As a reminder, it’s important to assess the unique needs of the individual when considering practical applications of food as medicine. For example, despite its many health benefits, Savoy cabbage should be eaten in moderation by those with thyroid disorders, but does not need to be eliminated.

How to get more cabbage in your diet

The Savoy cabbage tends to keep about one week in the refrigerator, while the other green and red varieties might hold-up for two weeks. They must be kept cold, in the crisper. Importantly, this cold-storage helps retain the vitamin C content of the cabbage.

Cut your cabbage in half or quarters, wash under cold water, and remove the core before slicing or shredding and adding to any number of dishes. Now that you know how to store it for safe-keeping, here are some of my favorite ways to get more cabbage in my diet:

  • Add raw cabbage to smoothies and juices

  • Mix sliced cabbage with mayonnaise and other shredded vegetables and spices for a simple coleslaw

  • Ferment cabbage for sauerkraut or kimchee

  • Saute sliced cabbage into any stir-fry

  • Add cabbage strips to winter soups or stews

  • Steam, boil, or roast cabbage for a hearty vegetable side dish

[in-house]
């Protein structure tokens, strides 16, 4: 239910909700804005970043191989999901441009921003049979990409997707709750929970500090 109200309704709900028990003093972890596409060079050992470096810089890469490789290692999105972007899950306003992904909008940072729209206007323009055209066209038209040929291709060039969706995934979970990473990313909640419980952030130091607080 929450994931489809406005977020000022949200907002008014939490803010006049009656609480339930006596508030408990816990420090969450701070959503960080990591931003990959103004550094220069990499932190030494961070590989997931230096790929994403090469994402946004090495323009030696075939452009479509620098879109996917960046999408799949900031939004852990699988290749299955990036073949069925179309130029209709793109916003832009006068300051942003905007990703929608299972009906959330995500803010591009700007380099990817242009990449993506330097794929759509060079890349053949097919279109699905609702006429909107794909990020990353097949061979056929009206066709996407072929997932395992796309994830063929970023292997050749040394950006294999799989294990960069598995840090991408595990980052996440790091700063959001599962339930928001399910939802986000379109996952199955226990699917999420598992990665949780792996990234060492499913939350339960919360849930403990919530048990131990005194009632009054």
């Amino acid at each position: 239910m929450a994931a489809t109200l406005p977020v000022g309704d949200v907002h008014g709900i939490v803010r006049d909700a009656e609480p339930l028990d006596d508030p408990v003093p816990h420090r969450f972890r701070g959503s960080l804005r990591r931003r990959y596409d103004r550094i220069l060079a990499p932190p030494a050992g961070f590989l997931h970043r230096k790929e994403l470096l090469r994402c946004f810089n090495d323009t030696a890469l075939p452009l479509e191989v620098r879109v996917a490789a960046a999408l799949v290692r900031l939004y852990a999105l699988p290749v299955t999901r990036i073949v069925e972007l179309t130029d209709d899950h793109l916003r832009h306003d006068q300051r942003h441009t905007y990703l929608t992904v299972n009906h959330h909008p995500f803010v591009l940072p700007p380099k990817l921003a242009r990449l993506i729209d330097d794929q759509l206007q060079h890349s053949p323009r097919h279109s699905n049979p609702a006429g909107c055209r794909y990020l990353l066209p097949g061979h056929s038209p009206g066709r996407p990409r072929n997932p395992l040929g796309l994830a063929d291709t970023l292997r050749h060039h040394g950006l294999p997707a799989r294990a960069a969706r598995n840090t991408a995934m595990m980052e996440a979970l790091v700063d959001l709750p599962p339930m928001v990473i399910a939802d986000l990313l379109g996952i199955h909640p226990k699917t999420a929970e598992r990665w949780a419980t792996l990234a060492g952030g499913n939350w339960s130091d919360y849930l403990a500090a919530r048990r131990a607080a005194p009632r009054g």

• And don’t forget that the Savoy cabbage is ideal for stuffing I grew up with stuffed cabbage as a staple in our household and I foresee a kitchen experiment brewing!

Savoy Cabbage Stew


  • 6 cups mushroom broth (recipe below or opt for store-bought)

  • 1 large onion, thinly sliced

  • 2 tablespoons coconut oil or sesame oil

  • 5 cloves garlic, chopped

  • 1 tablespoon ginger, peeled and grated

  • 4 cups Savoy cabbage, thinly sliced

  • 1 cup parsnips, sliced

  • 3 tablespoons coconut aminos or wheat-free tamari

  • sea salt to taste


  1. Place the sliced onions in a large heavy-bottomed pot and turn the heat to medium.

  2. Allow the onions to release a little of their juices and then add the coconut or sesame oil.

  3. Cook the onions for 15 minutes on a low-to-medium flame so that they brown but do not burn.

  4. Add the chopped garlic and grated ginger to the onions. Mix and cook for another two to three minutes.

  5. Add the cabbage and parsnips to the onion mixture. Stir and cook over medium heat for 15 to 20 minutes.

  6. Add the mushroom broth to the pot, along with the coconut aminos or wheat-free tamari. Stir and taste. Add sea salt to your liking.